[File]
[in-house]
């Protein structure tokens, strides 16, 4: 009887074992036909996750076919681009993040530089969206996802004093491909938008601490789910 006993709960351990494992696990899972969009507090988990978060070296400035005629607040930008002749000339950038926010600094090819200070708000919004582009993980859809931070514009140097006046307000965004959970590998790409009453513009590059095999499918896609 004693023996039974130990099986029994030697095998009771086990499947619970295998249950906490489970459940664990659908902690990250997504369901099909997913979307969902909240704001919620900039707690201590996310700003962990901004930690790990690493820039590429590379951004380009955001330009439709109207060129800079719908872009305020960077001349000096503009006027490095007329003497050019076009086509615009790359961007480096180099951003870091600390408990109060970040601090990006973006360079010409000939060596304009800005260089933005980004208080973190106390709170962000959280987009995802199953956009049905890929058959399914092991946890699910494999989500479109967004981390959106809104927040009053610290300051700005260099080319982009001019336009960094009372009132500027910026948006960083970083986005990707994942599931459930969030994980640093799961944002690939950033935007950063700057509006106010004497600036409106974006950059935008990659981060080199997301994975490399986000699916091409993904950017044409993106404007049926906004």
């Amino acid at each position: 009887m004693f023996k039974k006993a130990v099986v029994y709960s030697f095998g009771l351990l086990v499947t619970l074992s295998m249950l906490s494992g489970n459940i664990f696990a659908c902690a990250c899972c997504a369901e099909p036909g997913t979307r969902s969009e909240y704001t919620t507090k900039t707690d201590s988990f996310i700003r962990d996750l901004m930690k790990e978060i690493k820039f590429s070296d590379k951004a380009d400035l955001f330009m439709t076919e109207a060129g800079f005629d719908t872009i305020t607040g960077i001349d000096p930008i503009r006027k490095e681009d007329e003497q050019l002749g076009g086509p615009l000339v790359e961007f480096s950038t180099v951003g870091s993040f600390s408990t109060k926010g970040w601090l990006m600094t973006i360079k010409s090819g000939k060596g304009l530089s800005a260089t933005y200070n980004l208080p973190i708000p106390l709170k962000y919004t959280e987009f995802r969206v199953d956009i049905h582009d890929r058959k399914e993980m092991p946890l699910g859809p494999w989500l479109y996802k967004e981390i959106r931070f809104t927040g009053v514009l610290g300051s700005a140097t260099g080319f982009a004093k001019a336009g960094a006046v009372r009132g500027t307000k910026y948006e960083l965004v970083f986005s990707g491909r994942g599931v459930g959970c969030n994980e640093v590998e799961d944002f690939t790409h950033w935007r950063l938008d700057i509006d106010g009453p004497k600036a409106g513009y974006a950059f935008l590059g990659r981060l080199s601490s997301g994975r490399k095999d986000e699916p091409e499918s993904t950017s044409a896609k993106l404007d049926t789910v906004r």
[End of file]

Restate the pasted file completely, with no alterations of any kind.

[in-house]
């Protein structure tokens, strides 16, 4: 009887074992036909996750076919681009993040530089969206996802004093491909938008601490789910 006993709960351990494992696990899972969009507090988990978060070296400035005629607040930008002749000339950038926010600094090819200070708000919004582009993980859809931070514009140097006046307000965004959970590998790409009453513009590059095999499918896609 004693023996039974130990099986029994030697095998009771086990499947619970295998249950906490489970459940664990659908902690990250997504369901099909997913979307969902909240704001919620900039707690201590996310700003962990901004930690790990690493820039590429590379951004380009955001330009439709109207060129800079719908872009305020960077001349000096503009006027490095007329003497050019076009086509615009790359961007480096180099951003870091600390408990109060970040601090990006973006360079010409000939060596304009800005260089933005980004208080973190106390709170962000959280987009995802199953956009049905890929058959399914092991946890699910494999989500479109967004981390959106809104927040009053610290300051700005260099080319982009001019336009960094009372009132500027910026948006960083970083986005990707994942599931459930969030994980640093799961944002690939950033935007950063700057509006106010004497600036409106974006950059935008990659981060080199997301994975490399986000699916091409993904950017044409993106404007049926906004």
């Amino acid at each position: 009887m004693f023996k039974k006993a130990v099986v029994y709960s030697f095998g009771l351990l086990v499947t619970l074992s295998m249950l906490s494992g489970n459940i664990f696990a659908c902690a990250c899972c997504a369901e099909p036909g997913t979307r969902s969009e909240y704001t919620t507090k900039t707690d201590s988990f996310i700003r962990d996750l901004m930690k790990e978060i690493k820039f590429s070296d590379k951004a380009d400035l955001f330009m439709t076919e109207a060129g800079f005629d719908t872009i305020t607040g960077i001349d000096p930008i503009r006027k490095e681009d007329e003497q050019l002749g076009g086509p615009l000339v790359e961007f480096s950038t180099v951003g870091s993040f600390s408990t109060k926010g970040w601090l990006m600094t973006i360079k010409s090819g000939k060596g304009l530089s800005a260089t933005y200070n980004l208080p973190i708000p106390l709170k962000y919004t959280e987009f995802r969206v199953d956009i049905h582009d890929r058959k399914e993980m092991p946890l699910g859809p494999w989500l479109y996802k967004e981390i959106r931070f809104t927040g009053v514009l610290g300051s700005a140097t260099g080319f982009a004093k001019a336009g960094a006046v009372r009132g500027t307000k910026y948006e960083l965004v970083f986005s990707g491909r994942g599931v459930g959970c969030n994980e640093v590998e799961d944002f690939t790409h950033w935007r950063l938008d700057i509006d106010g009453p004497k600036a409106g513009y974006a950059f935008l590059g990659r981060l080199s601490s997301g994975r490399k095999d986000e699916p091409e499918s993904t950017s044409a896609k993106l404007d049926t789910v906004r």